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Washington delivered his Second Inaugural Address in the Senate Chamber of Congress Hall in Philadelphia on March 4, 1793. It was the shortest inaugural speech given by any United States President; it consisted of only 135 words. Washington’s First Inaugural Address was ten minutes long, and spoke on topics ranging from foreign policy to education, while his second focused on his presidential duties and the consequences that should occur if he were to break them.



Fellow Citizens: 

I am again called upon by the voice of my country to execute the functions of its Chief Magistrate. When the occasion proper for it shall arrive, I shall endeavor to express the high sense I entertain of this distinguished honor, and of the confidence which has been reposed in me by the people of united America.

Previous to the execution of any official act of the President the Constitution requires an oath of office. This oath I am now about to take, and in your presence: That if it shall be found during my administration of the Government I have in any instance violated willingly or knowingly the injunctions thereof, I may (besides incurring constitutional punishment) be subject to the upbraidings of all who are now witnesses of the present solemn ceremony.


Classroom Tips:

  • Pair this primary source with Washington’s First Inaugural Address. Instruct students to read both documents and determine the main points of each. Ask students why they think the Second Inaugural Address is significantly shorter than the first one? What could Washington have discussed in his Second Inaugural Address that he chose not to? What issues and debates were government officials and citizens grappling with during the early 1790s?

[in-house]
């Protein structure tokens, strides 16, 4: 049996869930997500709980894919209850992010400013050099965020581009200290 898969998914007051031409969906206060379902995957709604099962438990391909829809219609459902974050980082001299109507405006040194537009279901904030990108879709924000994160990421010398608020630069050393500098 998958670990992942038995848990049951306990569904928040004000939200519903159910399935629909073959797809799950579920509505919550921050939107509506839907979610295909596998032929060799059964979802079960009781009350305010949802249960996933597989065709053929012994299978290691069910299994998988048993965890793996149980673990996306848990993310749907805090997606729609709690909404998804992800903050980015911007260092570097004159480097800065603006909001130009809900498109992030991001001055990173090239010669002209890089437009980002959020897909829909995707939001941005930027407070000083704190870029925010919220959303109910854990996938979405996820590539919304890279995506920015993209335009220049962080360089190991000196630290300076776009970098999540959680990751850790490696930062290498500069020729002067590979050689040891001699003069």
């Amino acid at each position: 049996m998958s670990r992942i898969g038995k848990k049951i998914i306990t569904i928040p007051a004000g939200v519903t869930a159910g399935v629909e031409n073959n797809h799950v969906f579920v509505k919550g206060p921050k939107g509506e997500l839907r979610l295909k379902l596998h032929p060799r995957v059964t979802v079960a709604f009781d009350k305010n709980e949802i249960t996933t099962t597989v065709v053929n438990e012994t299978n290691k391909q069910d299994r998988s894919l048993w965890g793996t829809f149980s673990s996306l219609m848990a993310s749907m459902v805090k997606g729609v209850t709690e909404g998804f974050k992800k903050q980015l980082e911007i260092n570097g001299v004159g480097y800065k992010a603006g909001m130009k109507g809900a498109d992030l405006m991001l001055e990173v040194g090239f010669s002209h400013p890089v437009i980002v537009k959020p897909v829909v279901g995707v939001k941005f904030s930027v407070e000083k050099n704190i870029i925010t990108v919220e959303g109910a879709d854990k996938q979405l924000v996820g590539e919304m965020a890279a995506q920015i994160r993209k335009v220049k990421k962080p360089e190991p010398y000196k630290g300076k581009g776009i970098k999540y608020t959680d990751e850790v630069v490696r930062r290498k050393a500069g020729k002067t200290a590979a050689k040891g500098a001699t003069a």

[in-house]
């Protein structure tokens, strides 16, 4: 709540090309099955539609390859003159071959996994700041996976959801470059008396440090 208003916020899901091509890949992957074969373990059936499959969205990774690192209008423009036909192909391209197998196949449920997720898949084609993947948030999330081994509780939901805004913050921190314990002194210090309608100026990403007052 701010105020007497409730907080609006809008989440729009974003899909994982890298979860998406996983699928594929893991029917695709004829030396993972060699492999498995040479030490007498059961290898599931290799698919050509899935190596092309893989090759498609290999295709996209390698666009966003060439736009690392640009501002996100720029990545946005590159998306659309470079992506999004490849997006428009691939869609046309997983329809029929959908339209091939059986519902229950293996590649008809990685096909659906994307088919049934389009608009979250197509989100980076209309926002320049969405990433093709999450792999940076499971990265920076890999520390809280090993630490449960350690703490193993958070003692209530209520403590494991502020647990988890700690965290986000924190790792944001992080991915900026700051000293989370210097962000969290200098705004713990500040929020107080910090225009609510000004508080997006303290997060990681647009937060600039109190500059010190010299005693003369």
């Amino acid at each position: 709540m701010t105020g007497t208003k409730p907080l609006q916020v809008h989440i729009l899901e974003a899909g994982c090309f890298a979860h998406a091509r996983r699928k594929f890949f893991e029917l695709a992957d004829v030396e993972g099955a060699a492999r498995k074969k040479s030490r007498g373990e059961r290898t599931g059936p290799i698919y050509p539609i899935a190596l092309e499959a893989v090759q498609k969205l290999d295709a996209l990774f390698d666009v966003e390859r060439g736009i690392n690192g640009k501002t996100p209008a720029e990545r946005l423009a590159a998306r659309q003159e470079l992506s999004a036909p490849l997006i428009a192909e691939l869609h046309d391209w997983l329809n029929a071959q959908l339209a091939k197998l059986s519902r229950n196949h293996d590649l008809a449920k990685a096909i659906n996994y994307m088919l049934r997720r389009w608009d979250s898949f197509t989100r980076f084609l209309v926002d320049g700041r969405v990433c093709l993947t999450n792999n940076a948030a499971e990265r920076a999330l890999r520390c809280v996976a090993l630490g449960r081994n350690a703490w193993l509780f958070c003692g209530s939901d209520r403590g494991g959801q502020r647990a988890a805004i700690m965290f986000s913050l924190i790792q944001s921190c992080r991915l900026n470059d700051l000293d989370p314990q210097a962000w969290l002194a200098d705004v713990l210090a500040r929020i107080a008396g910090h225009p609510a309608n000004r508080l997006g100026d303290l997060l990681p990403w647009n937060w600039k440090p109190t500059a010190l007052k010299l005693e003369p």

• Although Washington won re-election unanimously, a political divide was forming in America. Supporters of a strong central government were Federalists, while Anti-Federalists believed more authority should be given to individual states. Read Mount Vernon’s web page on Washington, Jefferson, and Madison to understand the reasons why this divide happened among the Founding Fathers, and ask students to create a Venn diagram explaining the differences and similarities between the Federalists and Anti-Federalists during Washington’s presidency. What were the arguments of each party? Who were some of the individuals associated with each party? Ask students to go a step further and decide which political party they would side with if they lived during the period.
  • Create a word cloud for the First Inaugural Address and the Second Inaugural Address. Are the words similar or different? What does this say? What can students infer about the state of the country?



Classroom Materials downloads are ZIP files that include, when available: document images (JPEGs), document transcripts (PDF as well as Word and/or Excel files), and ready to use classroom resources (activities, discussion prompts, lesson plans, etc.). These materials are available for educational uses only. If you would like to reproduce them in any other medium, please contact Dawn Bonner, Manager of Visual Resources.